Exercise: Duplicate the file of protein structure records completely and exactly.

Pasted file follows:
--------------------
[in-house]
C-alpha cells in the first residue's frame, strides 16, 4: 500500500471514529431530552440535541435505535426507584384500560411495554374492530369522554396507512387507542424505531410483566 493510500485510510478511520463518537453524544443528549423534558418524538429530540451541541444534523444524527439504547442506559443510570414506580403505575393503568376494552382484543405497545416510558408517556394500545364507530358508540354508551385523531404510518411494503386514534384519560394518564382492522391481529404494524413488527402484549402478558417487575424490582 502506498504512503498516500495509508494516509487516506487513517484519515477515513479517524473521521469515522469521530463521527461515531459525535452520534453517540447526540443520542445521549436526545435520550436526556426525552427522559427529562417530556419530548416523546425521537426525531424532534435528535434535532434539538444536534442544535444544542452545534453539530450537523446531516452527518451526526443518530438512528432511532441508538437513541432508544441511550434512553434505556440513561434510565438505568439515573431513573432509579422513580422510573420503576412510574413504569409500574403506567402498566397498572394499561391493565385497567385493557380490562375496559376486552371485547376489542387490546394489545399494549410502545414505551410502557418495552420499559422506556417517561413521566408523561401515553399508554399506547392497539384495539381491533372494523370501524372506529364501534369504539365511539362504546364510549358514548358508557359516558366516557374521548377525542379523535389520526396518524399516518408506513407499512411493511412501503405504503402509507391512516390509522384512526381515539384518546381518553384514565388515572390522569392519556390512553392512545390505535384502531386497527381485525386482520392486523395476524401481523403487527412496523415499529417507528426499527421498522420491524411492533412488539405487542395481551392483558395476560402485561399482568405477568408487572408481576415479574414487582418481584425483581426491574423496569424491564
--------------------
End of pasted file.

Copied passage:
[in-house]
C-alpha cells in the first residue's frame, strides 16, 4: 500500500471514529431530552440535541435505535426507584384500560411495554374492530369522554396507512387507542424505531410483566 493510500485510510478511520463518537453524544443528549423534558418524538429530540451541541444534523444524527439504547442506559443510570414506580403505575393503568376494552382484543405497545416510558408517556394500545364507530358508540354508551385523531404510518411494503386514534384519560394518564382492522391481529404494524413488527402484549402478558417487575424490582 502506498504512503498516500495509508494516509487516506487513517484519515477515513479517524473521521469515522469521530463521527461515531459525535452520534453517540447526540443520542445521549436526545435520550436526556426525552427522559427529562417530556419530548416523546425521537426525531424532534435528535434535532434539538444536534442544535444544542452545534453539530450537523446531516452527518451526526443518530438512528432511532441508538437513541432508544441511550434512553434505556440513561434510565438505568439515573431513573432509579422513580422510573420503576412510574413504569409500574403506567402498566397498572394499561391493565385497567385493557380490562375496559376486552371485547376489542387490546394489545399494549410502545414505551410502557418495552420499559422506556417517561413521566408523561401515553399508554399506547392497539384495539381491533372494523370501524372506529364501534369504539365511539362504546364510549358514548358508557359516558366516557374521548377525542379523535389520526396518524399516518408506513407499512411493511412501503405504503402509507391512516390509522384512526381515539384518546381518553384514565388515572390522569392519556390512553392512545390505535384502531386497527381485525386482520392486523395476524401481523403487527412496523415499529417507528426499527421498522420491524411492533412488539405487542395481551392483558395476560402485561399482568405477568408487572408481576415479574414487582418481584425483581426491574423496569424491564